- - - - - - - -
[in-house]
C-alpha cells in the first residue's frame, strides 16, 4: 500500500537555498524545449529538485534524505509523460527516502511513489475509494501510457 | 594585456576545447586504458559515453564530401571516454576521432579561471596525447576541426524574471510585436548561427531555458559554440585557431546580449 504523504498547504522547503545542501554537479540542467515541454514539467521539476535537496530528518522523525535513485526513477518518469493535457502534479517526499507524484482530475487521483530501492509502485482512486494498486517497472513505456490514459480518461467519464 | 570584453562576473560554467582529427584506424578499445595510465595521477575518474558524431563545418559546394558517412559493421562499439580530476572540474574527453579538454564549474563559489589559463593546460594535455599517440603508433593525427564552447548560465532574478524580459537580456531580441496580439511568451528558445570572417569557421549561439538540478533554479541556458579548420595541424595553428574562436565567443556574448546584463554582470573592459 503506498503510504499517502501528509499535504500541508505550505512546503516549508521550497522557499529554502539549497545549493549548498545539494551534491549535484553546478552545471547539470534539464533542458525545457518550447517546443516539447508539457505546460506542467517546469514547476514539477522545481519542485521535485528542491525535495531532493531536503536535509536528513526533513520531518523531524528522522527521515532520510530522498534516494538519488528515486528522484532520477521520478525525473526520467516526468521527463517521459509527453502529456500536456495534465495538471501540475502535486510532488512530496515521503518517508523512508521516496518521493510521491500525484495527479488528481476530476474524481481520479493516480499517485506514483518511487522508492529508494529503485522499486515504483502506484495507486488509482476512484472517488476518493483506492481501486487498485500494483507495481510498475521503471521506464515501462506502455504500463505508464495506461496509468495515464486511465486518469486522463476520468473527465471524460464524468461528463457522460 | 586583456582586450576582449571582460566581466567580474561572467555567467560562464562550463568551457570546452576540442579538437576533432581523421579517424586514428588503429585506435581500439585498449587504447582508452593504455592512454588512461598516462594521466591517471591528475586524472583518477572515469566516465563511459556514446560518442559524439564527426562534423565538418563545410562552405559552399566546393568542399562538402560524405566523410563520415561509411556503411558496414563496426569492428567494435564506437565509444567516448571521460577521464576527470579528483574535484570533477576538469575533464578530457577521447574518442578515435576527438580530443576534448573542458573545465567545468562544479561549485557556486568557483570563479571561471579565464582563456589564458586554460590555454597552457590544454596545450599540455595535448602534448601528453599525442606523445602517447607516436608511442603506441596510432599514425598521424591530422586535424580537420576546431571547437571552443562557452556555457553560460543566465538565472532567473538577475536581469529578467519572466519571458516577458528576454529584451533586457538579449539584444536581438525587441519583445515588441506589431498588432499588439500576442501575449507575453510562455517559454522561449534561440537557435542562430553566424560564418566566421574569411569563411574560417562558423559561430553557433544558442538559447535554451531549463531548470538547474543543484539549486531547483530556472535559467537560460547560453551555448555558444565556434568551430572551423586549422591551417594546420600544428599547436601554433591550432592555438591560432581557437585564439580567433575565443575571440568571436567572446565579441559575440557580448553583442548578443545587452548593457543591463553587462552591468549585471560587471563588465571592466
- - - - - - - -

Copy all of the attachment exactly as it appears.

[in-house]
C-alpha cells in the first residue's frame, strides 16, 4: 500500500537555498524545449529538485534524505509523460527516502511513489475509494501510457 | 594585456576545447586504458559515453564530401571516454576521432579561471596525447576541426524574471510585436548561427531555458559554440585557431546580449 504523504498547504522547503545542501554537479540542467515541454514539467521539476535537496530528518522523525535513485526513477518518469493535457502534479517526499507524484482530475487521483530501492509502485482512486494498486517497472513505456490514459480518461467519464 | 570584453562576473560554467582529427584506424578499445595510465595521477575518474558524431563545418559546394558517412559493421562499439580530476572540474574527453579538454564549474563559489589559463593546460594535455599517440603508433593525427564552447548560465532574478524580459537580456531580441496580439511568451528558445570572417569557421549561439538540478533554479541556458579548420595541424595553428574562436565567443556574448546584463554582470573592459 503506498503510504499517502501528509499535504500541508505550505512546503516549508521550497522557499529554502539549497545549493549548498545539494551534491549535484553546478552545471547539470534539464533542458525545457518550447517546443516539447508539457505546460506542467517546469514547476514539477522545481519542485521535485528542491525535495531532493531536503536535509536528513526533513520531518523531524528522522527521515532520510530522498534516494538519488528515486528522484532520477521520478525525473526520467516526468521527463517521459509527453502529456500536456495534465495538471501540475502535486510532488512530496515521503518517508523512508521516496518521493510521491500525484495527479488528481476530476474524481481520479493516480499517485506514483518511487522508492529508494529503485522499486515504483502506484495507486488509482476512484472517488476518493483506492481501486487498485500494483507495481510498475521503471521506464515501462506502455504500463505508464495506461496509468495515464486511465486518469486522463476520468473527465471524460464524468461528463457522460 | 586583456582586450576582449571582460566581466567580474561572467555567467560562464562550463568551457570546452576540442579538437576533432581523421579517424586514428588503429585506435581500439585498449587504447582508452593504455592512454588512461598516462594521466591517471591528475586524472583518477572515469566516465563511459556514446560518442559524439564527426562534423565538418563545410562552405559552399566546393568542399562538402560524405566523410563520415561509411556503411558496414563496426569492428567494435564506437565509444567516448571521460577521464576527470579528483574535484570533477576538469575533464578530457577521447574518442578515435576527438580530443576534448573542458573545465567545468562544479561549485557556486568557483570563479571561471579565464582563456589564458586554460590555454597552457590544454596545450599540455595535448602534448601528453599525442606523445602517447607516436608511442603506441596510432599514425598521424591530422586535424580537420576546431571547437571552443562557452556555457553560460543566465538565472532567473538577475536581469529578467519572466519571458516577458528576454529584451533586457538579449539584444536581438525587441519583445515588441506589431498588432499588439500576442501575449507575453510562455517559454522561449534561440537557435542562430553566424560564418566566421574569411569563411574560417562558423559561430553557433544558442538559447535554451531549463531548470538547474543543484539549486531547483530556472535559467537560460547560453551555448555558444565556434568551430572551423586549422591551417594546420600544428599547436601554433591550432592555438591560432581557437585564439580567433575565443575571440568571436567572446565579441559575440557580448553583442548578443545587452548593457543591463553587462552591468549585471560587471563588465571592466